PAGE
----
[Libav-user] FFmpeg License Violation - What Are My Remedies?

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[Libav-user] FFmpeg License Violation - What Are My Remedies?

Matthew Lawrence
I recently purchased an app from Google Play that incorporates the FFmpeg library.  Because the app is a derivative work under the LGPLv2.1, I believe I am entitled to a copy of the source code for the entire app.  I have e-mailed the developer's support staff, but they are refusing to release the source code.  I have cited the LGPL to them, but hey claim they are required to provide only the source code for the FFmpeg library.  I believe that they are in violation of the license and are violating both my legal rights and those of the FFmpeg team.

What are my remedies in this situation?  What steps can I take (other than hiring a lawyer) to assert my rights?  Who at FFmpeg can I notify of this violation so that they can enforce their rights?

The app is Paper Camera by JFDP Labs.  https://play.google.com/store/apps/details?id=com.dama.papercamera

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Re: FFmpeg License Violation - What Are My Remedies?

Gonzalo Garramuño
El 10/10/2012 02:34 p.m., Matthew Lawrence escribió:
> I recently purchased an app from Google Play that incorporates the
> FFmpeg library.  Because the app is a derivative work under the
> LGPLv2.1, I believe I am entitled to a copy of the source code for the
> entire app.  I have e-mailed the developer's support staff, but they
> are refusing to release the source code. I have cited the LGPL to
> them, but hey claim they are required to provide only the source code
> for the FFmpeg library.  I believe that they are in violation of the
> license and are violating both my legal rights and those of the FFmpeg
> team.

They are right.   Under the LGPL they only need to release the source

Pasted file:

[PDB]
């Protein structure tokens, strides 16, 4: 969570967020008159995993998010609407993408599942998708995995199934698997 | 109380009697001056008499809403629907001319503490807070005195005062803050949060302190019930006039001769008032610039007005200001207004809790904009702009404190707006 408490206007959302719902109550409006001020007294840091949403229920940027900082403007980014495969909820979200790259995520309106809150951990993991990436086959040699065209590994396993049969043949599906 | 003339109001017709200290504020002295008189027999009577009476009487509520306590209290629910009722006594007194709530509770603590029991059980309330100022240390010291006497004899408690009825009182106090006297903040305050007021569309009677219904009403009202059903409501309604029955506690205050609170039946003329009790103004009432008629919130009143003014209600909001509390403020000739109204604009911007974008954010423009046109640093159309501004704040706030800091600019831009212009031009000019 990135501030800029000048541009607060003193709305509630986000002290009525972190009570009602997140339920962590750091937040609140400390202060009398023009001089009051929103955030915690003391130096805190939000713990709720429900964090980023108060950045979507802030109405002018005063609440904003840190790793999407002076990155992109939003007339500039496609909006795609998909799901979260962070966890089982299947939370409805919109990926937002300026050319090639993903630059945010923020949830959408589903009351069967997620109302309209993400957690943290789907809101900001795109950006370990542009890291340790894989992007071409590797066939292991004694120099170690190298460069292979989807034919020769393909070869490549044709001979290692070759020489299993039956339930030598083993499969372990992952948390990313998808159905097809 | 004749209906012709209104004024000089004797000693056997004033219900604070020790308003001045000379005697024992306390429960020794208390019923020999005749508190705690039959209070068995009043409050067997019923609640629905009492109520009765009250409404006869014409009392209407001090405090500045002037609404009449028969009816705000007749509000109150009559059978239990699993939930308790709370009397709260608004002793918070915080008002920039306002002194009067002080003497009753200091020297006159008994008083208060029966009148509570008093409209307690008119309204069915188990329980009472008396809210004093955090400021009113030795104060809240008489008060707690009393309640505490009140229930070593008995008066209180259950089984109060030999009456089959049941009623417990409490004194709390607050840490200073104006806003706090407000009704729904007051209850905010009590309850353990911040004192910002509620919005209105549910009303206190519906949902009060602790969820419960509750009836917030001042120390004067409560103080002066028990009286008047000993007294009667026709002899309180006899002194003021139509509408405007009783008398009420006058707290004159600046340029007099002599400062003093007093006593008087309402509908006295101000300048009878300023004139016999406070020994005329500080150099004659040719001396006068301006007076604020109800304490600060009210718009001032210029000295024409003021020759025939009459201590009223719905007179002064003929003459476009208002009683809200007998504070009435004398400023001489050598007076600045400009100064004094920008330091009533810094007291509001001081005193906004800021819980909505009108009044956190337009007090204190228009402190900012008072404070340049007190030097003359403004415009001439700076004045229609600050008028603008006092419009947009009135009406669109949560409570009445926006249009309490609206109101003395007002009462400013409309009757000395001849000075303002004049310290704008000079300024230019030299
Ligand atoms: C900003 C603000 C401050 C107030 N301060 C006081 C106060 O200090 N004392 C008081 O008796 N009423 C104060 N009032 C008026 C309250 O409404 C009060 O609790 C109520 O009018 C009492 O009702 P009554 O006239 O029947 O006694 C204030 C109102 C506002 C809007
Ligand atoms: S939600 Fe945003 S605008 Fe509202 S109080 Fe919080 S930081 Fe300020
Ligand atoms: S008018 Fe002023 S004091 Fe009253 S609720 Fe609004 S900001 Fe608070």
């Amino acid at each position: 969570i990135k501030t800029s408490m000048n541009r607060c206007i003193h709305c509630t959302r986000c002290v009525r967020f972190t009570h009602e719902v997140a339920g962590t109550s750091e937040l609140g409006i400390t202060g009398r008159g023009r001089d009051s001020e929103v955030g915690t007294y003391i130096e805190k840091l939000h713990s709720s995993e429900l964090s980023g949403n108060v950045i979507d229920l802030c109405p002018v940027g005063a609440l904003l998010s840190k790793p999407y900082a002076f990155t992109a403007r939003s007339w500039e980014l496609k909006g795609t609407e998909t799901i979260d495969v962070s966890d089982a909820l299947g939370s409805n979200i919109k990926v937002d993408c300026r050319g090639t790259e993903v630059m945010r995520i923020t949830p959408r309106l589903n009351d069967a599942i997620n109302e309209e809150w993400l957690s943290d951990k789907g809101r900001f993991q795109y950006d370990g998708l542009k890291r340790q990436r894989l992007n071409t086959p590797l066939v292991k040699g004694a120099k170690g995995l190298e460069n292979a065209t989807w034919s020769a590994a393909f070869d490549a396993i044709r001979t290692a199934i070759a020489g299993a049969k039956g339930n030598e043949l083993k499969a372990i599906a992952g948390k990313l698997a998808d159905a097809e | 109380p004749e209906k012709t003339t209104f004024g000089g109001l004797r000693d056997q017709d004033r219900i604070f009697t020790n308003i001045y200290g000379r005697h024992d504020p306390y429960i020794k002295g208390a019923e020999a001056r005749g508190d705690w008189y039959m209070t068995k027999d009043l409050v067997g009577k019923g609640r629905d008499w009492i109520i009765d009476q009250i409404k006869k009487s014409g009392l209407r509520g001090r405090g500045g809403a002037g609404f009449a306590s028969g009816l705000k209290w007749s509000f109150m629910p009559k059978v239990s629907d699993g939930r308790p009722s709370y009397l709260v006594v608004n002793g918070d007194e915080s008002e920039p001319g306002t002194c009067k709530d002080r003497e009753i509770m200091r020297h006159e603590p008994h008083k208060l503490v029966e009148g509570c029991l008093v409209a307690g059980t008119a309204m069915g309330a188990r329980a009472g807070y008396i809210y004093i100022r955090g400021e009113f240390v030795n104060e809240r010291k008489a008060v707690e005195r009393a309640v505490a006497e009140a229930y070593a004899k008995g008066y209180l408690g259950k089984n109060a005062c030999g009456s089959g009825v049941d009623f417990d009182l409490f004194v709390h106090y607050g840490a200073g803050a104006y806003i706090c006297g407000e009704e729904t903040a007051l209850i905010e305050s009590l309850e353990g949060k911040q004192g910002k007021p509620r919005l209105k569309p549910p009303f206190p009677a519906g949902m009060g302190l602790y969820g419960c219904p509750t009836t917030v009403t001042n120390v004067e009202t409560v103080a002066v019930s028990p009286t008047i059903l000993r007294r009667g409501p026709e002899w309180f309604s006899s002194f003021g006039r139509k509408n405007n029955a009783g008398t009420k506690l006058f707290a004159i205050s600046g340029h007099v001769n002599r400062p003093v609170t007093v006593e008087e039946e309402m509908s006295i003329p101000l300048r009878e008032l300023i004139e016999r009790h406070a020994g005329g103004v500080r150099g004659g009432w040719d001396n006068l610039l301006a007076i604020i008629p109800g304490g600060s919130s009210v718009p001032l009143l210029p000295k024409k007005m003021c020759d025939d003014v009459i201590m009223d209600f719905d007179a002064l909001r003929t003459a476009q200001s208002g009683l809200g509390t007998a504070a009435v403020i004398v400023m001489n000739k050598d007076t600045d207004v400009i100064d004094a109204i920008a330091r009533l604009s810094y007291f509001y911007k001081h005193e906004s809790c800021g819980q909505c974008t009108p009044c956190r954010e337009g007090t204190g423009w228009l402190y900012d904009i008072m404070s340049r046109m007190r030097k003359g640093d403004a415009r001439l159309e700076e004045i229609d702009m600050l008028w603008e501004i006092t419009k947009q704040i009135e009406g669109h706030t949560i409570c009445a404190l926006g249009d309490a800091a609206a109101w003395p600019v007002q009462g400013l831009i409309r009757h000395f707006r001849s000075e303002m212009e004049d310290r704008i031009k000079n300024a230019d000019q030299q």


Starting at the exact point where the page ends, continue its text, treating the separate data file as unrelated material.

code to any changes to ffmpeg.  Under GPL they would require to release
source code to all their code.

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Re: FFmpeg License Violation - What Are My Remedies?

Phil Turmel
In reply to this post by Matthew Lawrence
On 10/10/2012 01:34 PM, Matthew Lawrence wrote:
> I recently purchased an app from Google Play that incorporates the FFmpeg
> library.  Because the app is a derivative work under the LGPLv2.1, I
> believe I am entitled to a copy of the source code for the entire app.  I
> have e-mailed the developer's support staff, but they are refusing to
> release the source code.  I have cited the LGPL to them, but hey claim they
> are required to provide only the source code for the FFmpeg library.  I
> believe that they are in violation of the license and are violating both my
> legal rights and those of the FFmpeg team.

If in fact they only shipped an LGPL binary of ffmpeg, you are *not*
entitled to their entire source code.

Please re-read the LGPL, noting that LGPL != GPL.

Also, you might re-read http://ffmpeg.org/legal.html

IANAL, etc.

Phil
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Re: FFmpeg License Violation - What Are My Remedies?

Eric P. Mangold
In reply to this post by Matthew Lawrence
You could start by CC'ing the party in question.


On Wed, Oct 10, 2012 at 12:34:16PM -0500, Matthew Lawrence wrote:

> I recently purchased an app from Google Play that incorporates the FFmpeg
> library.  Because the app is a derivative work under the LGPLv2.1, I
> believe I am entitled to a copy of the source code for the entire app.  I